The recent announcements of the OQO and Flipstart ultra compact PCs saw the beginning of an entirely new market for fully functional PCs with PDA form factors.
Both have been sighted at major trade shows, and Gizmo’s Dave Weinstein has even visited OQO, but neither machine has yet been sold across the counter.
Then Sony quietly gazumped both of them by releasing an equally small, equally capable handheld onto the Japanese market, then putting functioning versions in the hands of the technology press during the global Vaio roadshow which has taken in every major IT-purchasing nation on the planet.
Sony never gives a whiff of vapourware and the entry of such a major player into this market must surely give it some serious momentum. The U machines certainly wowed the assembled press, most of whom had never seen the concept in the flesh before and discussion quickly turned to the prospect of running all your regular windows programs on a handheld, and the mood was positive and optimistic for the prospects of the Sony and palmtop PC market in general.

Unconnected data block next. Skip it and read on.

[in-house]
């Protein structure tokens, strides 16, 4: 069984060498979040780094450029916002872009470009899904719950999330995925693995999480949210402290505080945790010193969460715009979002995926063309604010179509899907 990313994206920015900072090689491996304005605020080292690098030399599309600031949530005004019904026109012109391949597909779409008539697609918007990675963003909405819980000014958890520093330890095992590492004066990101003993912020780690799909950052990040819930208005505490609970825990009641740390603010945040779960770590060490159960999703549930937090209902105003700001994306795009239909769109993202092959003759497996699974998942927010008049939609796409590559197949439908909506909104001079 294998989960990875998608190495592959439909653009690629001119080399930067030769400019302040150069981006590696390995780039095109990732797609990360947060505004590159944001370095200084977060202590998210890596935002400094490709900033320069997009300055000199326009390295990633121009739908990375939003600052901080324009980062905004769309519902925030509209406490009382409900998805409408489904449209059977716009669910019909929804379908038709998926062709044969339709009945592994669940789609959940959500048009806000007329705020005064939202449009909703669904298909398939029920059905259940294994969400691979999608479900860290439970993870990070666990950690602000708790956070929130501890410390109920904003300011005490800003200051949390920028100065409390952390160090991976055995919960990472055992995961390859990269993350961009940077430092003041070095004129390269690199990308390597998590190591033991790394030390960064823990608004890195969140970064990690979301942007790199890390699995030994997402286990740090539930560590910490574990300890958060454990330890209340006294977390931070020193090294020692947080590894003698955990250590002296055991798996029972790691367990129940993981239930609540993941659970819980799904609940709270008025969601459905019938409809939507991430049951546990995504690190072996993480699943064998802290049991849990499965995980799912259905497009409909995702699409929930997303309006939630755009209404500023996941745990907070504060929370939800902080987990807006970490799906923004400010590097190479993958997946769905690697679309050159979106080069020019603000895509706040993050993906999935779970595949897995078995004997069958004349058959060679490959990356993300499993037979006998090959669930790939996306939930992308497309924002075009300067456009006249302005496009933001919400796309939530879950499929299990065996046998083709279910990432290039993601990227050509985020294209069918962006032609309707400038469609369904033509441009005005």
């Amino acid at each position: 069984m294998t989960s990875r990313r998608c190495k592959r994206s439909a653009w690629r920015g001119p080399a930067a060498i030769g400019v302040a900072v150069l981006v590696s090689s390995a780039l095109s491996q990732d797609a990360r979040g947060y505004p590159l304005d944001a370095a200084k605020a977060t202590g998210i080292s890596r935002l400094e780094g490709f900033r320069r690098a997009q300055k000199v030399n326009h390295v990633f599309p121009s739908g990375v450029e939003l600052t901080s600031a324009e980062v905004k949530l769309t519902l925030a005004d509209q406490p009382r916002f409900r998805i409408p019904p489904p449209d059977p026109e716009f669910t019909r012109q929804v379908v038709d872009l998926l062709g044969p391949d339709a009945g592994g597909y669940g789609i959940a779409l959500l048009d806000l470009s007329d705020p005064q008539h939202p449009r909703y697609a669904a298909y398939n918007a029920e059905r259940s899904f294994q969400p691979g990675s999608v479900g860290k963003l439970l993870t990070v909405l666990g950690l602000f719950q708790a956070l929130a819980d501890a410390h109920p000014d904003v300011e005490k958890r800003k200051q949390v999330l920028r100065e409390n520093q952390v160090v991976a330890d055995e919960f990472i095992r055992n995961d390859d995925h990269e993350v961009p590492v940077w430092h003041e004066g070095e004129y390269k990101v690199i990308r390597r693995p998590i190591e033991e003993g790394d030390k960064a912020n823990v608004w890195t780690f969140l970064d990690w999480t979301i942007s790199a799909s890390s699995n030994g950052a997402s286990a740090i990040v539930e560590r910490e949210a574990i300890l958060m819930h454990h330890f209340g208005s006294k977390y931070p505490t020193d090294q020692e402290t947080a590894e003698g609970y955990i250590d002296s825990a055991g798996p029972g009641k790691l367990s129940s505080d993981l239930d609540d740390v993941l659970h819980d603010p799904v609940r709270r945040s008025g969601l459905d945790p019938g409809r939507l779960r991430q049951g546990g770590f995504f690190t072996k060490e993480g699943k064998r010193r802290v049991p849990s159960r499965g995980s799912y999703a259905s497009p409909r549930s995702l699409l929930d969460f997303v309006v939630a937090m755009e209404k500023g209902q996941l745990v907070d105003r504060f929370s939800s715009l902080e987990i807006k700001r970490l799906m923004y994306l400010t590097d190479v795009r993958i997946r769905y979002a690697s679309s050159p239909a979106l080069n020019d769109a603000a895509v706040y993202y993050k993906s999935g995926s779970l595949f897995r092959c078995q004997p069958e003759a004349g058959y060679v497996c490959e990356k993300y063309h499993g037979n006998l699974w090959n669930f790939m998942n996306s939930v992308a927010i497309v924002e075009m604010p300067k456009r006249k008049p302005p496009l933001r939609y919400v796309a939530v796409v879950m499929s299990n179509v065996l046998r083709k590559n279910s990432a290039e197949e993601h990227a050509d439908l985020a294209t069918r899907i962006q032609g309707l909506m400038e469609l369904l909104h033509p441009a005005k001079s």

The Vaio U50 and U70 are currently only available over the counter on the Japanese market, but can be purchased via some of the United States grey import houses, where the VGN-U50 (which comes equipped with a 900MHz Celeron processor, 256MB of RAM, 20 GB HDD and Windows XP Home OS) sells for US$2200 and the VGN-U70 (Pentium M 1GHz, 512MB, RAM, 20GB HDD and Windows XP OS) sells for US$2700. The U50 and U70 are pen-based ultra-portable laptops measuring 16.7 x 11 x 2.5 cm and weighing 550g.
Both models are powerful enough to run most Windows applications on the 800 x 600 transflective touchscreen TFT and the design encourages on-the-move usage as the screen can be read outdoors and in bright light, and the machine can be operated in the hands, with the ability to zoom screen resolution and rotate the orientation from landscape to portrait mode.
Be sure to check out Dave Weinstein’s overview of the OQO, and our coverage of the Flipstart if you are considering one of these miniscule fully-functional PCs.